Kribensis cichlids and angelfish are colorful fish that look as friendly as can be. Kribensis especially are cheerful and active, with bright colors that make us want to add them to every tank possible.
However, they might not be the best tank mates for many animals we’d like to pair them up with.
What about angelfish? These unique-looking freshwater fishies are friendly and thrive in community tanks. Due to their cute looks, many fish keepers might think they look like a perfect match for kribensis.
However, combining the two might not be the best idea, and the main reason is kribensis’ somewhat temperamental nature.
Here’s what I mean:
Can Kribensis Be Kept with Angelfish?
To a certain extent, kribensis and angelfish can be tankmates. Angelfish are large enough not to fall victim to the kribensis’ somewhat aggressive nature, and they certainly won’t become their food.
However, there might be better choices for highly active kribensis than peaceful and slow angelfish. There are several reasons behind this.
The main reason why keeping kribensis cichlid and angelfish together might not be the best option is due to kribensis’ nipping behavior.
Adult kribensis cichlids tend to nip at slow-swimming fish’s tails and fins. This can be quite annoying and stressful to their tankmates, ruining the angelfish’s quality of life.
It isn’t entirely certain why kribensis nip at fins. Some keepers think that they do this playfully, as they consider chasing and nipping other fish to be rather fun.
Others think the reason is much more malicious, and that nipping is the way in which kribensis show their dominance. Also, this might be a sign that your kribensis is aggressive.
The main reason to stop this is to make sure your tank is large enough for all the fish you have in it.
A general rule is to keep 2-4 fish in a 5-gallon tank. However, this depends on the size of the fish, and kribensis do their best when kept in larger, 20-gallon tanks.
Still, if you crowd your tank with fish, no matter how large it is, the fish inside it might become stressed out and territorial.
Kribensis in general prefer to have lots of space for themselves. As such, if their tank is too small, they’re more likely to nip at angelfish’s fins.
Another issue is that inexperienced fishkeepers might confuse dangerous diseases such as fin rot with the product of fish nipping. This might result in not quarantining contagious fish on time, and the disease might spread to your entire tank.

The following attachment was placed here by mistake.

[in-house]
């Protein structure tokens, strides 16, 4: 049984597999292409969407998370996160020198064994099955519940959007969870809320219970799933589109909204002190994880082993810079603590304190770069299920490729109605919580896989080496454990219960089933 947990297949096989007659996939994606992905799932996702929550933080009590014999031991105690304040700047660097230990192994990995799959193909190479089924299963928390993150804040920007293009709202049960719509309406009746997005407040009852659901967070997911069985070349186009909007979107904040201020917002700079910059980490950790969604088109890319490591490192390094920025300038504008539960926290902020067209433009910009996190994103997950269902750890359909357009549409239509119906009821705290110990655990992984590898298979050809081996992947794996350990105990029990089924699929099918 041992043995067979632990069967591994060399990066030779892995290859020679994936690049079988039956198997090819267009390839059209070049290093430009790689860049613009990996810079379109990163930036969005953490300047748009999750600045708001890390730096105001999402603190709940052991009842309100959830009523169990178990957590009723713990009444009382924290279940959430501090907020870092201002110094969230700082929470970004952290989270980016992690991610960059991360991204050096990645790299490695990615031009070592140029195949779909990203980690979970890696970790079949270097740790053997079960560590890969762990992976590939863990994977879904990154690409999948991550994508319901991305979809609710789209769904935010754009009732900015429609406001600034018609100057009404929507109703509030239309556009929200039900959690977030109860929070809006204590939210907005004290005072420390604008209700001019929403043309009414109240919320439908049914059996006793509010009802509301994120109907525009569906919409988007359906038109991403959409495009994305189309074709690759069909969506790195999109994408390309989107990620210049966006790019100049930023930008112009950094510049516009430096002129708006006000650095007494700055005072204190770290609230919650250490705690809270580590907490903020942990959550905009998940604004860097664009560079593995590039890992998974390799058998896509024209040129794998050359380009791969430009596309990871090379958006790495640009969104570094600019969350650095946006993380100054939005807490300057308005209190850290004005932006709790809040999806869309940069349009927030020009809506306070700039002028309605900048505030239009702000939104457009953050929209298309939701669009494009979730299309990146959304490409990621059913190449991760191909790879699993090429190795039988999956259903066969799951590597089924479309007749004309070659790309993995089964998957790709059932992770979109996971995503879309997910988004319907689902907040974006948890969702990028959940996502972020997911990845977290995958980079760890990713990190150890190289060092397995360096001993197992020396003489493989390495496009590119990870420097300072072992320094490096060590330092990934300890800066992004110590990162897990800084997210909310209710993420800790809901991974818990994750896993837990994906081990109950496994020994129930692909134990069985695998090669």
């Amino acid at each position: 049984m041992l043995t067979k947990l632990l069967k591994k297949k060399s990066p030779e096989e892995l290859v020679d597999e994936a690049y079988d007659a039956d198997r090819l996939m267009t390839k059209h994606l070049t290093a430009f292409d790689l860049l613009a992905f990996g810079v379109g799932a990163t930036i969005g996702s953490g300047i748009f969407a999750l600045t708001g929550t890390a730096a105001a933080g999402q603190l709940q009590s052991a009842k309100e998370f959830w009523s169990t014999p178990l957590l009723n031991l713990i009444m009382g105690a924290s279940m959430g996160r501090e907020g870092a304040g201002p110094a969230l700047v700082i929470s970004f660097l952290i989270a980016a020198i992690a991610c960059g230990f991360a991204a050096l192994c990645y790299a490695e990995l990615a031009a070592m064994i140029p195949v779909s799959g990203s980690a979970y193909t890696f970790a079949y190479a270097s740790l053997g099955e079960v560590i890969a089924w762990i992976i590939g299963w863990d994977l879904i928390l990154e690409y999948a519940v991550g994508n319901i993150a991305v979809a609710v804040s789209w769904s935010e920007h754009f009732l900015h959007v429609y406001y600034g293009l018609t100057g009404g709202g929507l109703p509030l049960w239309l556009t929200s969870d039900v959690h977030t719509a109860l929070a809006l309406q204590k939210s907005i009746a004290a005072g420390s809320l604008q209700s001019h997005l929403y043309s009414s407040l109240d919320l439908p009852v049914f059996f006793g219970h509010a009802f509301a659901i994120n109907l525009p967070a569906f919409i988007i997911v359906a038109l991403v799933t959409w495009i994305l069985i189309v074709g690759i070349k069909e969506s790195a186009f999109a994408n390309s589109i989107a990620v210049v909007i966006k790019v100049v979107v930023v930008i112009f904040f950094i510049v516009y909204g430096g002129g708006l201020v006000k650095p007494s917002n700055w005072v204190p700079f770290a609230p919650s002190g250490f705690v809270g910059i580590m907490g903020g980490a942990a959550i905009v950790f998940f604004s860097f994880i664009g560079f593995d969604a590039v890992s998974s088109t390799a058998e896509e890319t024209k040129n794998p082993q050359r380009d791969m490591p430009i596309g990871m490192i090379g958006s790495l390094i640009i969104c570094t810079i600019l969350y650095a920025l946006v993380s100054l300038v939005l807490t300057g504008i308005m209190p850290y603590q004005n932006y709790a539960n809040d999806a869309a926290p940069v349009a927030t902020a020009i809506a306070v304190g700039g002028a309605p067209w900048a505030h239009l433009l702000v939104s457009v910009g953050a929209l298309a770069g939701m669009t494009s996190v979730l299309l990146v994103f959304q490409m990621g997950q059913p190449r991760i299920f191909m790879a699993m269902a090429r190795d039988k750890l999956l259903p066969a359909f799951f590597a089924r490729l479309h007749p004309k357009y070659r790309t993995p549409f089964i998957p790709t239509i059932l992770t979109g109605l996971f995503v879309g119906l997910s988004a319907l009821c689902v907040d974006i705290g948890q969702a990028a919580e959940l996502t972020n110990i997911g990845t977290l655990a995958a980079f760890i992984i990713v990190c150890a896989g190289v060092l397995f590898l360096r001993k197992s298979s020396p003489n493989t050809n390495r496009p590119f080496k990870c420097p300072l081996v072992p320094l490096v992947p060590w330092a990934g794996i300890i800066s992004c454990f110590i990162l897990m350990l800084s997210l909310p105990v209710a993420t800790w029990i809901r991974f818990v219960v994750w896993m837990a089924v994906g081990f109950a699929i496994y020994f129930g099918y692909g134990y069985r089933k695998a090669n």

Does Age Matter?
The age of the fish is also important when it comes to keeping certain fish breeds together. Of course, the main reason behind this is the fish’s size, but there’s more to this.
First and foremost, keeping young kribensis with adult angelfish is usually a good choice. Young kribensis are fairly small, and they won’t pose a threat to peaceful angelfish.
Also, young kribensis aren’t that likely to spawn, so they won’t become as territorial as adults that are getting ready to mate.
On the other hand, keeping young angelfish with adult kribensis will usually end badly. Kribensis are omnivorous fish that aren’t shy of eating baby fish, and this includes tiny angelfish fry.
Also, young angelfish are no match to much faster adult kribensis that will constantly find a way to nip at them.
While keeping adult kribensis cichlids and adult angelfish isn’t an ideal solution, most of the time it won’t result in angelfish’s death.
Can the Two Coexist Peacefully?
It isn’t impossible to have kribensis cichlid and angelfish live together peacefully. However, it can be tricky.
First off, make sure your tank is spacious and not crowded with too many fish species. This will reduce the chances of fin-nipping behavior.
Next, if you plan on breeding either of the species, make sure you have a 40-gallon breeder tank. You want to keep aggressive spawning kribensis away from peaceful angelfish, and angelfish fry must stay away from kribensis that would gladly eat them.
If you have to add new fish to an existing tank, make sure that you add young kribensis to a tank with adult angelfish. However, this isn’t a long-term solution, as your kribensis will eventually grow up and start harassing their more gentle tank mates.
All in all, while there is a way to keep the two together, and while this will unlikely result in the death of your fish, I would, personally, avoid keeping kribensis and angelfish as tank mates. It is better to be safe than sorry.
The Bottom Line
Kribensis cichlid and angelfish are among the most beautiful freshwater fish you can find. They are colorful, interestingly shaped, and live in the same water parameters. All of this might make you think they are amazing tankmates.
However, the two wouldn’t be my first choice when it comes to tank mates. Their temperaments are too different and it’s likely that this combination won’t end well for calm angelfish.
Still, adult fish won’t eat or kill each other. If you’d like to try to keep them together, there is nothing stopping you from this.
Of course, it should be in your best interest to provide your fish with the best conditions possible, and this includes choosing suitable tankmates. As kribensis will stress your angelfish out, I would advise you to make a better choice for the sake of your pet.
Hi fellow aquarists, I’m Ava and I’ve been an enthusiastic aquarium hobbyist for over four years now.
I’ve been amazed by these beautiful creatures since I was a kid and I’m thrilled to be sharing everything I’ve learned over the years with anyone who’s as passionate about the topic as I am.